Ready for Marriage? When to Tie the Knot
My girlfriend and I have been together for nine years. We both believe that marriage is within God’s will for us. However, whenever I raise the question of when, I am told that it is “not God’s timing for us to marry now.” Therefore, my impatience is evidence of ungodliness, and I need to learn to “wait upon God.” Roger, I’m familiar with what you teach about knowing God’s will, but how can I recognize God’s timing? How can I know that it is time, or not, for God’s will to be carried out, when that requires action on my part?
Let me answer your question from a pastoral-experiential perspective and not from that of a professional counselor. First, recognize that your impatience is not evidence of ungodliness. Your “impatience” has little or nothing to do with “waiting to hear from God.” Berate yourself no longer! After nine years you are not waiting on the Lord, you are waiting on your fiancé.
By no means am I demeaning your “waiting on God.” James assured us that God is anxious to give us His wisdom regarding our future: “If any of you lacks wisdom, he should ask God, who gives generously to all without finding fault, and it will be given to him. But when he asks, he must believe and not doubt, because he who doubts is like a wave of the sea, blown and tossed by the wind. That man should not think he will receive anything from the Lord; he is a double-minded man, unstable in all he does (James 1:5-8).
Your discomfort reminds me of the vacillating misery of the one described in James who is struggling to make a final decision. I as sorry for the discomfort you must be feeling as your fiancé struggles in ambivalence.
When is the right time? When both of you agree that the timing is right. If either of you is balking, then, by definition, it is not time.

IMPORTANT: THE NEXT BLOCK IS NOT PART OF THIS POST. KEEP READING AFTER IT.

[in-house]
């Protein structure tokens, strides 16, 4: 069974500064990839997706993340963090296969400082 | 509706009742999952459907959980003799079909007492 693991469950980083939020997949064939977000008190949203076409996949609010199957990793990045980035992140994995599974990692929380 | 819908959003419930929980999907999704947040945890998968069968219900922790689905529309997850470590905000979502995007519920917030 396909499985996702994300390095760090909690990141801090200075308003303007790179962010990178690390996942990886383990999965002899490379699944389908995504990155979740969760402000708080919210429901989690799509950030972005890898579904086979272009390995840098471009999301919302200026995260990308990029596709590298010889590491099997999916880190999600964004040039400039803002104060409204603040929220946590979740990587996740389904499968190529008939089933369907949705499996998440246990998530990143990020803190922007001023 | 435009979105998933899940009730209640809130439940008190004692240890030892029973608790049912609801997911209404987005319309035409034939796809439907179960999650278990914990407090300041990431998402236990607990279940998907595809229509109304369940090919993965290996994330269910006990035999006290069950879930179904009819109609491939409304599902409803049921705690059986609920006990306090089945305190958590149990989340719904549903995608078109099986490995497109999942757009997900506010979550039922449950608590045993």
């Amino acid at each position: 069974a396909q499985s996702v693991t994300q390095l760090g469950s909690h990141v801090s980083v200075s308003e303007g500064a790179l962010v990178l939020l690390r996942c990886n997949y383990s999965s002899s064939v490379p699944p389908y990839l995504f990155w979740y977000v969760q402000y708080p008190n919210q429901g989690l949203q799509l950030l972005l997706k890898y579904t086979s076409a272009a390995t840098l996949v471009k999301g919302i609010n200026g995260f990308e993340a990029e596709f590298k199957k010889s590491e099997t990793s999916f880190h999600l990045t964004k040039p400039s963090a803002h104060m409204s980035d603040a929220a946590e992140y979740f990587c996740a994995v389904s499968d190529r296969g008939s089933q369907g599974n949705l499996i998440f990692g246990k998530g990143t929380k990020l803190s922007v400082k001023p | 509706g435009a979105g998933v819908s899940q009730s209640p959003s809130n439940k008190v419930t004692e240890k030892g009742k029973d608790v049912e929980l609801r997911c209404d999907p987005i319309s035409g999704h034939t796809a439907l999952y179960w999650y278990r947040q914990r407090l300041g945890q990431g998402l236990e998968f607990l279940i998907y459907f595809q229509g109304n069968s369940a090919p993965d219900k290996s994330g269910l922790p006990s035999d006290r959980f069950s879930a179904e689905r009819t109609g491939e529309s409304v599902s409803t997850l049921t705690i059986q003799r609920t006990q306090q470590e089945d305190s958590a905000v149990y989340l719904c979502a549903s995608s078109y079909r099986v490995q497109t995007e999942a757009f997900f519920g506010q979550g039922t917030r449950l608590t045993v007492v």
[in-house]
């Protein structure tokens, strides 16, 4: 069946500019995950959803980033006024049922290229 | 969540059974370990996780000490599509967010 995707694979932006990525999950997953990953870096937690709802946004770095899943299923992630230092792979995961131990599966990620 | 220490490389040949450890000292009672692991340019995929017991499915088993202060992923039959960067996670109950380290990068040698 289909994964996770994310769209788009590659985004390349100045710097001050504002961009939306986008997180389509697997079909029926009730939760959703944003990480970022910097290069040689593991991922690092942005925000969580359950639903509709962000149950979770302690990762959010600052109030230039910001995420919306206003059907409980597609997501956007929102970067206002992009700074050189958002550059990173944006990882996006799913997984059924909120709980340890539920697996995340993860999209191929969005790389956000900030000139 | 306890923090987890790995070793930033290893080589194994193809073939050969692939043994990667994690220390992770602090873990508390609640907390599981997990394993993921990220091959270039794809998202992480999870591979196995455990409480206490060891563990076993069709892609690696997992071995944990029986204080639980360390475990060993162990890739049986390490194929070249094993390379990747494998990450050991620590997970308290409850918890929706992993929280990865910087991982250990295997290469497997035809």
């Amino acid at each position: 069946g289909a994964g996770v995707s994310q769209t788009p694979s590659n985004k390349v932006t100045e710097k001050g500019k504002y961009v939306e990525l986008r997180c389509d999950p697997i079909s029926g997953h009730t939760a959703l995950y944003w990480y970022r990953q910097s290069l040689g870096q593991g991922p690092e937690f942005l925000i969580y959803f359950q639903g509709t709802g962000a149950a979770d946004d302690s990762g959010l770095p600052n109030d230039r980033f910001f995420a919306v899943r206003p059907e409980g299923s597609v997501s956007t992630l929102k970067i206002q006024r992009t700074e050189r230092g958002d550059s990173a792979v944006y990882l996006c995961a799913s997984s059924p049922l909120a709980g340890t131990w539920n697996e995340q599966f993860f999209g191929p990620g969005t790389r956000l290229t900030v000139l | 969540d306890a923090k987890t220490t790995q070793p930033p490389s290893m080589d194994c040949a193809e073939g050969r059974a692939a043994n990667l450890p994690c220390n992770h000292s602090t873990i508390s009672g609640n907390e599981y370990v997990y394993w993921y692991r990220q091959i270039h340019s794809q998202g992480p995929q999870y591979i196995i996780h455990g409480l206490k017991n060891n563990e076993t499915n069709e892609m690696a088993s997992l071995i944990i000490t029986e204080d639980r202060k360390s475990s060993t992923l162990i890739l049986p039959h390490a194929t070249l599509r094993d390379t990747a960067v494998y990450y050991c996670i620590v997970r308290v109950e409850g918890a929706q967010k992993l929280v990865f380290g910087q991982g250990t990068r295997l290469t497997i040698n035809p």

If I were you, I would want to know why she is still reluctant after so long a courtship. I think that it’s time for a rational heart-to-heart talk with your finance. Try to discover her real reasons for delaying. My impression is that, “It is not God’s time,” is just an excuse on her part. Perhaps her reluctance has to do with her fear of marriage failure. Perhaps she is concerned whether or not you both had equal levels of commitment to the marriage. Maybe she experienced some traumatic event in her past that needs understanding and healing. My experience tells me that some who have experienced sexual abuse in their pasts may not even know nor understand some of the fears and issues cropping up in their lives. Perhaps she struggles with settling some financial issues between you two. You might consider engaging a wise-professional counselor to see if any underlying reasons are prohibiting her from proceeding.
Make a decision; move ahead; get married. If she still balks, consider whether or not you are willing to continue waiting. If not, consider investing your life with someone else. It is time to move on.
By the way, at the other extreme, I am not a fan of quick marriages. I recommend waiting at least one-full year from meeting to marriage. This wait allows both parties to observe their future partner during four-full seasons. Most likely, any potential marriage-killing problems, or underlying issues, or personality quirks will surface during this waiting period.
I hope my answer gives you some direction for your possible marriage plans. Please email me when you can; I would like to know what you both decide to do.